If Liverpool signed a centre-forward in 2013, and he went on to score 35 goals in 75 games for the club, he would be hailed as a sensation and valued at many millions of pounds. But when Alan Arnell did just that in the 1950s, he was discarded by the Second Division Reds, and saw out his playing days in the lower reaches of the Football League.
Perhaps it was the tall, rangy marksman's misfortune to have arrived at Anfield when the club was going through a slump, destined for imminent demotion from the top flight and with more than half a decade's sojourn at the lower level in prospect.
Having first attracted attention with his home-town side, Chichester City, before sampling brief amateur experience with Portsmouth and then joining Worthing of the Corinthian League, Arnell was completing his national service with the Royal Sussex Regiment when he was recruited by Liverpool boss Don Welsh in March 1953.
A powerful, energetic six-footer, the 19-year-old was a menace in aerial combat, willing to labour selflessly in the common cause – and while his ballwork was hardly of the delicate variety, neither was it overtly clumsy, so that he could join in passing movements without squandering possession.
On his senior debut in December 1953, he scored in a 5-2 home victory over Blackpool, but he made only two more appearances that term, which ended with Liverpool bottom of the First Division.
There were only sporadic outings during the following campaign, which the Reds finished in mid-table anonymity, but in 1955-56 Arnell began to blossom encouragingly, netting 15 times in his 27 games as Welsh's men missed out narrowly on promotion.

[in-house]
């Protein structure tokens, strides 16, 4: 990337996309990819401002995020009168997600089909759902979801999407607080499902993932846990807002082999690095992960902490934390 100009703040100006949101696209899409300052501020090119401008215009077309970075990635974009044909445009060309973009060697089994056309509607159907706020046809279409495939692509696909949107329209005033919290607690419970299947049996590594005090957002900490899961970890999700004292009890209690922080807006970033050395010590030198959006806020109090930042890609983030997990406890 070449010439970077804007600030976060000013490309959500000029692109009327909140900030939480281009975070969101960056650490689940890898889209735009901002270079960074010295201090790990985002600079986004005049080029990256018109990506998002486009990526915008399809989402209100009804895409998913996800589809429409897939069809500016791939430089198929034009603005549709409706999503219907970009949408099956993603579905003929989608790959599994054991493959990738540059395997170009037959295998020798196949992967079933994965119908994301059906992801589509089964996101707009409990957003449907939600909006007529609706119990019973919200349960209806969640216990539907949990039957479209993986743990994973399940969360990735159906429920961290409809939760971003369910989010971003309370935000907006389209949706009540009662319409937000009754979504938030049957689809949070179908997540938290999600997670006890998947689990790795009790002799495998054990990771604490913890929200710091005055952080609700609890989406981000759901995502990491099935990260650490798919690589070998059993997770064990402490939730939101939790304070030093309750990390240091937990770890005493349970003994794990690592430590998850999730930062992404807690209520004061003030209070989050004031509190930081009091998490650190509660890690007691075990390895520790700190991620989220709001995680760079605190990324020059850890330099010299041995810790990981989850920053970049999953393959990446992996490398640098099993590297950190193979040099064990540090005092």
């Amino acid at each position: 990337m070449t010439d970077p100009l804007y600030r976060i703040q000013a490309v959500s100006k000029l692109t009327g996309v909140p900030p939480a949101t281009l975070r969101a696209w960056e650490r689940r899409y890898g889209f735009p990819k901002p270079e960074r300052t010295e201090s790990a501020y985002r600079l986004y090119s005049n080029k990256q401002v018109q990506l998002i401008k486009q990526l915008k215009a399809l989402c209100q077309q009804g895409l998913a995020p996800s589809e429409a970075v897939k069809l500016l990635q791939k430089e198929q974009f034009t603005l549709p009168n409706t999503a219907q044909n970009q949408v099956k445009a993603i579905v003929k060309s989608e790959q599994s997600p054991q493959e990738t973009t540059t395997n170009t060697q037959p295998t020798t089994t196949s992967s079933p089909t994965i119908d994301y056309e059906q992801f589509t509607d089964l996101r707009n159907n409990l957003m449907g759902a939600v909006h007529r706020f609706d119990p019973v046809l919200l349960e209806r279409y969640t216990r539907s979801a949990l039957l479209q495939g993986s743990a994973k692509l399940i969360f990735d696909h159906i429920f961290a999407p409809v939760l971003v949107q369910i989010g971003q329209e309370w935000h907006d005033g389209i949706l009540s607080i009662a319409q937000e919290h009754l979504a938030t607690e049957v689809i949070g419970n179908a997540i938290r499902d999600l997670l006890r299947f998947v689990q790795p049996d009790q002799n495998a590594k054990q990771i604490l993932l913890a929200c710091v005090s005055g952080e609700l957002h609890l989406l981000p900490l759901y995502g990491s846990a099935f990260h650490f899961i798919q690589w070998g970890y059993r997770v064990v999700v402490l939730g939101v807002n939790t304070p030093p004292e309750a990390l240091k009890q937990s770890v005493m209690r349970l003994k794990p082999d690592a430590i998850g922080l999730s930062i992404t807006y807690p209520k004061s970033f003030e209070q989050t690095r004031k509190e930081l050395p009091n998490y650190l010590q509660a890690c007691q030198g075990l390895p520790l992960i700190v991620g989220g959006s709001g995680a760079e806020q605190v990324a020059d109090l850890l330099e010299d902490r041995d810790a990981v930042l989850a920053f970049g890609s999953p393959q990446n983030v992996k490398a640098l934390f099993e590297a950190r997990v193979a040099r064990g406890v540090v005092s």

However, over the next three seasons, despite continuing to convert a fair proportion of his scoring opportunities – certainly a hat-trick at Huddersfield in 1956 after pulling a muscle early in the match demonstrated his courage and commitment – he couldn't persuade the new Liverpool boss, Phil Taylor, that the club's outstanding player, the magnificent Scottish international Billy Liddell, would be better regularly employed on the wing rather than as a central spearhead.
Thus, gradually, Arnell slipped from contention, even dropping behind the moderately gifted Louis Bimpson in the pecking order, as Liverpool repeatedly fell marginally short of regaining their place among the elite.
By decade's end, the acquisition of the infinitely more classy Roger Hunt, who would go on to World Cup glory with England in 1966, and the rugged Dave Hickson, pretty well sealed the fate of Arnell.
His last chance was to impress Bill Shankly, the man who would transform the chronically underachieving Reds into a top European power after succeeding Taylor in December 1959. But the messianic Scot found no place in his plans for the unassuming southerner, who perhaps lacked the raw aggression and single-minded drive to carve a niche with the ambitious Merseysiders.
Duly he was freed to join Third Division strugglers Tranmere Rovers in February 1961, and come spring he was enduring further disappointment as the Prenton Park club were relegated to the basement grade.
Now, though, Arnell showed admirable character, going on to net 33 times in 68 League outings for Rovers before switching to divisional rivals Halifax Town in the summer of 1963. There followed one season at The Shay, in which he played only 14 times and contributed six goals before he finished his career with two years at non-League Runcorn, where later he served as a director.
Away from the game he was a newsagent in Liverpool, then ran pubs in Sussex before working as a jockeys' declaration officer in racecourse weighing rooms at Lingfield Park, Fontwell, Goodwood and Plumpton.
Alan Jack Arnell, footballer: born Chichester, Sussex 25 November 1933; played for Liverpool 1953-61, Tranmere Rovers 1961-63, Halifax Town 1963-64; died 5 May 2013.
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